Bounded by Durango Boulevard, S. Alamo and Guenther streets, and the San Antonio River, the small neighborhood of King William is San Antonio's most famous residential area, its first designated historic district (1968) and Texas's first National Register Historic District (1972). The streets were laid out in the late 1860s by Ernst Altgelt, a German immigrant attorney, who named the streets after leaders of Germany and the United States. The central street honored Kaiser Wilhelm I, later anglicized to King William. American presidents Madison and Washington are present, as are Civil War figures Beauregard, Johnson, and Sheridan. The district was the first major expansion of the city to the south, following the course of the river. It took most of the nineteenth century for the area to fill and most of the original houses still stand. This is the only part of the city that preserves the relationship of the riverbank and the houses that flank it.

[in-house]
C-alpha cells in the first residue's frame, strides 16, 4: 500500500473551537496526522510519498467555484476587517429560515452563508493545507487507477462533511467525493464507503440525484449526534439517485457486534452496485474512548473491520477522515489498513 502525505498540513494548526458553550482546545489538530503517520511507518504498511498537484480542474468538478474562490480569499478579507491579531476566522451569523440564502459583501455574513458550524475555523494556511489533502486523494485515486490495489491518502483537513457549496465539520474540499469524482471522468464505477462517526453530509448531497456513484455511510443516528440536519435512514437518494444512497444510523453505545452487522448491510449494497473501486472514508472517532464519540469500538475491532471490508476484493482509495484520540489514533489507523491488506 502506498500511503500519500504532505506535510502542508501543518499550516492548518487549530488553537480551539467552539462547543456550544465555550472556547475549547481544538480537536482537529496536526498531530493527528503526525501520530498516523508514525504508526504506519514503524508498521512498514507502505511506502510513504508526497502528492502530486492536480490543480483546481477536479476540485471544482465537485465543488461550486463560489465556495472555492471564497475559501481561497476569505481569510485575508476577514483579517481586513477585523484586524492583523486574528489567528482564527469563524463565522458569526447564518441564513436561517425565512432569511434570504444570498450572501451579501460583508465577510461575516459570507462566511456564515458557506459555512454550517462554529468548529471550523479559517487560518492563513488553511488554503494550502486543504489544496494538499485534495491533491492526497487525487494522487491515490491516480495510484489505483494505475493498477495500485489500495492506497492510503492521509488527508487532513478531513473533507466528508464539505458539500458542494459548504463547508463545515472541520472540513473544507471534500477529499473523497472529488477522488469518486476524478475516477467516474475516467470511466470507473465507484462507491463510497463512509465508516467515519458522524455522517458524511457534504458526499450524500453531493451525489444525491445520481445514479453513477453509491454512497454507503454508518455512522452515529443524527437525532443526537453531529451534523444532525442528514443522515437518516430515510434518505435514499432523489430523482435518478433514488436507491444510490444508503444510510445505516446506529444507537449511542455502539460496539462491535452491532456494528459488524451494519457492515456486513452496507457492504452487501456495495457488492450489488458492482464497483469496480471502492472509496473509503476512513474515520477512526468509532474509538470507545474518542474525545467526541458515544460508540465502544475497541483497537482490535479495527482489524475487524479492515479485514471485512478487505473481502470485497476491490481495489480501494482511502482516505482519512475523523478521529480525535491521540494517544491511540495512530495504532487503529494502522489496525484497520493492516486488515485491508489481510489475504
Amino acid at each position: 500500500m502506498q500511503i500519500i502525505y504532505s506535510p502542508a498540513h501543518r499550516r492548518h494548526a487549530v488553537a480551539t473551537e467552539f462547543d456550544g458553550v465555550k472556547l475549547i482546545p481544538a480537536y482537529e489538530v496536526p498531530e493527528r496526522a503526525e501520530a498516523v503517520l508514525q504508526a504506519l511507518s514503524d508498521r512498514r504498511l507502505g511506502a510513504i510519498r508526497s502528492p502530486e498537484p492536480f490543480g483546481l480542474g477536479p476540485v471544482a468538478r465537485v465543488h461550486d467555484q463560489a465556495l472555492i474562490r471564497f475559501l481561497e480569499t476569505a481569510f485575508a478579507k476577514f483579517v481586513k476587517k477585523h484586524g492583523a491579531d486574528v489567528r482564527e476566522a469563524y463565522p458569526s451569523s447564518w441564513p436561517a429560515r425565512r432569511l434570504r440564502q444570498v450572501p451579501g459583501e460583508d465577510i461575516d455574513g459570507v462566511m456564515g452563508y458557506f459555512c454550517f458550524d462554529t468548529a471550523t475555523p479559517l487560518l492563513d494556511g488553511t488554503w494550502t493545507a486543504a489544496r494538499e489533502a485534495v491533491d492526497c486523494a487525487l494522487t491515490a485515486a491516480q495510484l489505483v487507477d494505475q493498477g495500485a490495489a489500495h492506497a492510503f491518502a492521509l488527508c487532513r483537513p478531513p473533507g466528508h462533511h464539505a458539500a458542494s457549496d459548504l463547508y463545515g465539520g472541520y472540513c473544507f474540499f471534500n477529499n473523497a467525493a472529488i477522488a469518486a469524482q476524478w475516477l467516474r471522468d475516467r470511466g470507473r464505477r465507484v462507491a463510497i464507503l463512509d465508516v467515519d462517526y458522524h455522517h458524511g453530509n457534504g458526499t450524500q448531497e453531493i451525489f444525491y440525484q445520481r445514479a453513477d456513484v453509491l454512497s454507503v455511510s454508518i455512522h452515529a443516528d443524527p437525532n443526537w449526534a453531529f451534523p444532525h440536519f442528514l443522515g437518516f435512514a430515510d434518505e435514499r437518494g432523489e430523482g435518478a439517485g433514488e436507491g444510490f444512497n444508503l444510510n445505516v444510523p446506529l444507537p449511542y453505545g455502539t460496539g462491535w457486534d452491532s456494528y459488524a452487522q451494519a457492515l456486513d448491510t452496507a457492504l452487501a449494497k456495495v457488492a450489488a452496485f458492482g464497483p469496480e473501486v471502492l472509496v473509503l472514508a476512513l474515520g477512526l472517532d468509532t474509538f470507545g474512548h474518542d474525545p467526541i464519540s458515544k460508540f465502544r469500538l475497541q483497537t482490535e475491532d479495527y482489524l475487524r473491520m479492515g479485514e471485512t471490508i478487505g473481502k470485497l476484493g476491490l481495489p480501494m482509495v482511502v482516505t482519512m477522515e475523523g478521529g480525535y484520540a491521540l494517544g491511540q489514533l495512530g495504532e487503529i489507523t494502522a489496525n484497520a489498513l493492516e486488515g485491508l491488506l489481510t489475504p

The character of the houses in King William is markedly high style, in strong contrast to the more vernacular residences that made up the bulk of the city's housing stock when Altgelt laid out his streets. This was an elite neighborhood, where some of the more prominent residents built grand houses as a means of showing off their newfound status. In doing so, they adopted local versions of nationally recognized styles, including Italianate, Second Empire, and Richardsonian Romanesque.
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